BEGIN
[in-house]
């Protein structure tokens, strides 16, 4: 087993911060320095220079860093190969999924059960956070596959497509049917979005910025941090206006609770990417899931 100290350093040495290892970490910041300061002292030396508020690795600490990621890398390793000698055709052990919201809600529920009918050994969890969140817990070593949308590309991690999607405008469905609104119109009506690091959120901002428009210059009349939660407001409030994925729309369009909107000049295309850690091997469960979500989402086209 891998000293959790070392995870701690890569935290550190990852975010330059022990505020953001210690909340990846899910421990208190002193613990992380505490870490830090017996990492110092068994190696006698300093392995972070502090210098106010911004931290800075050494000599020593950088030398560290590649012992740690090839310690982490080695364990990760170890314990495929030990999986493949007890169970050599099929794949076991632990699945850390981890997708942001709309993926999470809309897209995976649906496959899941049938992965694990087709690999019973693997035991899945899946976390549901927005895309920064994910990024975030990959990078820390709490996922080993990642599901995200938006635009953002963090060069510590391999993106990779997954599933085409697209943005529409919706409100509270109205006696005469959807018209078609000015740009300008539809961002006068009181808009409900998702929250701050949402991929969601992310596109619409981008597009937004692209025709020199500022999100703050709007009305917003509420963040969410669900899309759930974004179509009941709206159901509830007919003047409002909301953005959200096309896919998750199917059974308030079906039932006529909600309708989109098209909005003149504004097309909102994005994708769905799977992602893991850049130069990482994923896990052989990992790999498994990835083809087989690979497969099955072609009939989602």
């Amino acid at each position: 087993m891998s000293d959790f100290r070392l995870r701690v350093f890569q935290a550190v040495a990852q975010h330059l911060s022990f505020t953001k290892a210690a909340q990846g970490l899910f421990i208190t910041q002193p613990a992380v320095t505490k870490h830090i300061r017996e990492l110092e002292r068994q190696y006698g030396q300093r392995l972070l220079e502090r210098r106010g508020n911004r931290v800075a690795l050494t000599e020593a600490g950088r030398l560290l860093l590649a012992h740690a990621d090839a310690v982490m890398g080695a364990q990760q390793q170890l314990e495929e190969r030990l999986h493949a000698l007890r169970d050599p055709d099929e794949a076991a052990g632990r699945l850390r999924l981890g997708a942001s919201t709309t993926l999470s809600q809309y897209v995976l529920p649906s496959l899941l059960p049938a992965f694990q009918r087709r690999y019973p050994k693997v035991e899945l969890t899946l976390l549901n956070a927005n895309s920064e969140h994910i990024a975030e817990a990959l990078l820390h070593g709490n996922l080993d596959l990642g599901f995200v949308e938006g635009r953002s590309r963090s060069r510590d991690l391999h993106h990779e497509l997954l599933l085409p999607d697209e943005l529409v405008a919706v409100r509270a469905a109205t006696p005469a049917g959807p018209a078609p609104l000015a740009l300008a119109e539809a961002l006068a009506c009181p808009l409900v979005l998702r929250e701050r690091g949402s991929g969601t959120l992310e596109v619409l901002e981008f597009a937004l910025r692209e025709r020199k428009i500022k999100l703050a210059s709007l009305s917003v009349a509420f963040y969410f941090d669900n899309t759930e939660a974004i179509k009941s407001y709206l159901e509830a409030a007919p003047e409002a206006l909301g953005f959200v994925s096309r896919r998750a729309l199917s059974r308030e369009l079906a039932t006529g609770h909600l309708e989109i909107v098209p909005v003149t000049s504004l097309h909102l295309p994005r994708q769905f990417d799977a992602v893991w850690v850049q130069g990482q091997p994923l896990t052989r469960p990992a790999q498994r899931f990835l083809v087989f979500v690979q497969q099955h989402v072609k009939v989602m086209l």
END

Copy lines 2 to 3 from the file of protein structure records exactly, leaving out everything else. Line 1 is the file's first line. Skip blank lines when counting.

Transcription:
């Protein structure tokens, strides 16, 4: 087993911060320095220079860093190969999924059960956070596959497509049917979005910025941090206006609770990417899931 100290350093040495290892970490910041300061002292030396508020690795600490990621890398390793000698055709052990919201809600529920009918050994969890969140817990070593949308590309991690999607405008469905609104119109009506690091959120901002428009210059009349939660407001409030994925729309369009909107000049295309850690091997469960979500989402086209 891998000293959790070392995870701690890569935290550190990852975010330059022990505020953001210690909340990846899910421990208190002193613990992380505490870490830090017996990492110092068994190696006698300093392995972070502090210098106010911004931290800075050494000599020593950088030398560290590649012992740690090839310690982490080695364990990760170890314990495929030990999986493949007890169970050599099929794949076991632990699945850390981890997708942001709309993926999470809309897209995976649906496959899941049938992965694990087709690999019973693997035991899945899946976390549901927005895309920064994910990024975030990959990078820390709490996922080993990642599901995200938006635009953002963090060069510590391999993106990779997954599933085409697209943005529409919706409100509270109205006696005469959807018209078609000015740009300008539809961002006068009181808009409900998702929250701050949402991929969601992310596109619409981008597009937004692209025709020199500022999100703050709007009305917003509420963040969410669900899309759930974004179509009941709206159901509830007919003047409002909301953005959200096309896919998750199917059974308030079906039932006529909600309708989109098209909005003149504004097309909102994005994708769905799977992602893991850049130069990482994923896990052989990992790999498994990835083809087989690979497969099955072609009939989602």
């Amino acid at each position: 087993m891998s000293d959790f100290r070392l995870r701690v350093f890569q935290a550190v040495a990852q975010h330059l911060s022990f505020t953001k290892a210690a909340q990846g970490l899910f421990i208190t910041q002193p613990a992380v320095t505490k870490h830090i300061r017996e990492l110092e002292r068994q190696y006698g030396q300093r392995l972070l220079e502090r210098r106010g508020n911004r931290v800075a690795l050494t000599e020593a600490g950088r030398l560290l860093l590649a012992h740690a990621d090839a310690v982490m890398g080695a364990q990760q390793q170890l314990e495929e190969r030990l999986h493949a000698l007890r169970d050599p055709d099929e794949a076991a052990g632990r699945l850390r999924l981890g997708a942001s919201t709309t993926l999470s809600q809309y897209v995976l529920p649906s496959l899941l059960p049938a992965f694990q009918r087709r690999y019973p050994k693997v035991e899945l969890t899946l976390l549901n956070a927005n895309s920064e969140h994910i990024a975030e817990a990959l990078l820390h070593g709490n996922l080993d596959l990642g599901f995200v949308e938006g635009r953002s590309r963090s060069r510590d991690l391999h993106h990779e497509l997954l599933l085409p999607d697209e943005l529409v405008a919706v409100r509270a469905a109205t006696p005469a049917g959807p018209a078609p609104l000015a740009l300008a119109e539809a961002l006068a009506c009181p808009l409900v979005l998702r929250e701050r690091g949402s991929g969601t959120l992310e596109v619409l901002e981008f597009a937004l910025r692209e025709r020199k428009i500022k999100l703050a210059s709007l009305s917003v009349a509420f963040y969410f941090d669900n899309t759930e939660a974004i179509k009941s407001y709206l159901e509830a409030a007919p003047e409002a206006l909301g953005f959200v994925s096309r896919r998750a729309l199917s059974r308030e369009l079906a039932t006529g609770h909600l309708e989109i909107v098209p909005v003149t000049s504004l097309h909102l295309p994005r994708q769905f990417d799977a992602v893991w850690v850049q130069g990482q091997p994923l896990t052989r469960p990992a790999q498994r899931f990835l083809v087989f979500v690979q497969q099955h989402v072609k009939v989602m086209l």